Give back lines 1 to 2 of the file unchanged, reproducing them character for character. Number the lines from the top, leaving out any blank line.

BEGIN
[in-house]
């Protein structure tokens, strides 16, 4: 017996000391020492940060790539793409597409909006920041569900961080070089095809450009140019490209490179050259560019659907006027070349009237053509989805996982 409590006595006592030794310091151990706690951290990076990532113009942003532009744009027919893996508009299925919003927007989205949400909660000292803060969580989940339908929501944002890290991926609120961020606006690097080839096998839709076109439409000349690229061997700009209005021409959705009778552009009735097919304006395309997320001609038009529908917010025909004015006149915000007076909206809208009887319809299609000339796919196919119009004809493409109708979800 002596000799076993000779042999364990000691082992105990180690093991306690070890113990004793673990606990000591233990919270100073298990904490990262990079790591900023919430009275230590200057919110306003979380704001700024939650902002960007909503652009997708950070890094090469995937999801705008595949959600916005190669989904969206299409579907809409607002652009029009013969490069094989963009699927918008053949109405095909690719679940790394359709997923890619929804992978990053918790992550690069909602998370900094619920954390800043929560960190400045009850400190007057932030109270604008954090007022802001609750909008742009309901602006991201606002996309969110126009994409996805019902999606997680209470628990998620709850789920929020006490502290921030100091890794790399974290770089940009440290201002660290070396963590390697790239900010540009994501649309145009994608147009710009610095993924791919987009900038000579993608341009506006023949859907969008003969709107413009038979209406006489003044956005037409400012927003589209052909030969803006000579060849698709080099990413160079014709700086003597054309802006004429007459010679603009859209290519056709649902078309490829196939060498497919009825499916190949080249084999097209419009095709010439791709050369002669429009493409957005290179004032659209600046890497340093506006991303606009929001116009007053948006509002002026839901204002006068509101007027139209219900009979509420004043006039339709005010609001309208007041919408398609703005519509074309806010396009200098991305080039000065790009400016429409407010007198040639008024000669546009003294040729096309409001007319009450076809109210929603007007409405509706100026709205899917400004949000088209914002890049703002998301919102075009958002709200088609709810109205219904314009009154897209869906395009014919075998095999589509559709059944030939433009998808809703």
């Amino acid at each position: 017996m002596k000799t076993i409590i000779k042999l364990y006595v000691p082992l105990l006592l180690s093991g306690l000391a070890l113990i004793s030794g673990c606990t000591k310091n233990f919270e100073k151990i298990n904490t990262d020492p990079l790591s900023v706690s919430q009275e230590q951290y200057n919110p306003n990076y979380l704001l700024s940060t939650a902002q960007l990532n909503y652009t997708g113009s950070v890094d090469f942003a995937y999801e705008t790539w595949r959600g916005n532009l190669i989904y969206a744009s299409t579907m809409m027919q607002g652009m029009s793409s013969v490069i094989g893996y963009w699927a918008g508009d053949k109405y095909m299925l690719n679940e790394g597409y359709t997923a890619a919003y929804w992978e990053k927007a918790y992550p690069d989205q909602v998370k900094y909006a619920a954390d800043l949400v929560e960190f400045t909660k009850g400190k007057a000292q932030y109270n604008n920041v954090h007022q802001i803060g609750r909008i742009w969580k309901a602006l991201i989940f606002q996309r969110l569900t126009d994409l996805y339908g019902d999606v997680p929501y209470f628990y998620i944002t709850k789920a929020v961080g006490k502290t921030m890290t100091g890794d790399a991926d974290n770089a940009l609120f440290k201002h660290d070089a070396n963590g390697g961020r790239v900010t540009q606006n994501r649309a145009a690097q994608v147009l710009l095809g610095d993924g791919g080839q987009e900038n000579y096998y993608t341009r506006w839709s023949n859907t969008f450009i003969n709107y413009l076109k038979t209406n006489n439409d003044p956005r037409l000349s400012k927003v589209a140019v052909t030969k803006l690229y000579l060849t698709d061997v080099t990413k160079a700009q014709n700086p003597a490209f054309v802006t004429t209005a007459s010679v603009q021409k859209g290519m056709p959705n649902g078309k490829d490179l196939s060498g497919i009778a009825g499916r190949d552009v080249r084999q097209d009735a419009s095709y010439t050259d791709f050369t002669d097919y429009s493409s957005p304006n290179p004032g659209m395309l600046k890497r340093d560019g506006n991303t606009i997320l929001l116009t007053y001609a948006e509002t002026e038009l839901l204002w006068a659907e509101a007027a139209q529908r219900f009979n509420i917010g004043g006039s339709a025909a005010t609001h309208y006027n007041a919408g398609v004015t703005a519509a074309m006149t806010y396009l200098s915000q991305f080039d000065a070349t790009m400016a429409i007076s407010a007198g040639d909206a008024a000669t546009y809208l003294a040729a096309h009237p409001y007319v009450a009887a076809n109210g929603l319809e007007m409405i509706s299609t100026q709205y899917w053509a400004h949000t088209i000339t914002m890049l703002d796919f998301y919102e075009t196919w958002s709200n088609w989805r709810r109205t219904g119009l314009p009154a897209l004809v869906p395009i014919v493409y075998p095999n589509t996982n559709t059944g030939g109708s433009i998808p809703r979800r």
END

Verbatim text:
[in-house]
């Protein structure tokens, strides 16, 4: 017996000391020492940060790539793409597409909006920041569900961080070089095809450009140019490209490179050259560019659907006027070349009237053509989805996982 409590006595006592030794310091151990706690951290990076990532113009942003532009744009027919893996508009299925919003927007989205949400909660000292803060969580989940339908929501944002890290991926609120961020606006690097080839096998839709076109439409000349690229061997700009209005021409959705009778552009009735097919304006395309997320001609038009529908917010025909004015006149915000007076909206809208009887319809299609000339796919196919119009004809493409109708979800 002596000799076993000779042999364990000691082992105990180690093991306690070890113990004793673990606990000591233990919270100073298990904490990262990079790591900023919430009275230590200057919110306003979380704001700024939650902002960007909503652009997708950070890094090469995937999801705008595949959600916005190669989904969206299409579907809409607002652009029009013969490069094989963009699927918008053949109405095909690719679940790394359709997923890619929804992978990053918790992550690069909602998370900094619920954390800043929560960190400045009850400190007057932030109270604008954090007022802001609750909008742009309901602006991201606002996309969110126009994409996805019902999606997680209470628990998620709850789920929020006490502290921030100091890794790399974290770089940009440290201002660290070396963590390697790239900010540009994501649309145009994608147009710009610095993924791919987009900038000579993608341009506006023949859907969008003969709107413009038979209406006489003044956005037409400012927003589209052909030969803006000579060849698709080099990413160079014709700086003597054309802006004429007459010679603009859209290519056709649902078309490829196939060498497919009825499916190949080249084999097209419009095709010439791709050369002669429009493409957005290179004032659209600046890497340093506006991303606009929001116009007053948006509002002026839901204002006068509101007027139209219900009979509420004043006039339709005010609001309208007041919408398609703005519509074309806010396009200098991305080039000065790009400016429409407010007198040639008024000669546009003294040729096309409001007319009450076809109210929603007007409405509706100026709205899917400004949000088209914002890049703002998301919102075009958002709200088609709810109205219904314009009154897209869906395009014919075998095999589509559709059944030939433009998808809703």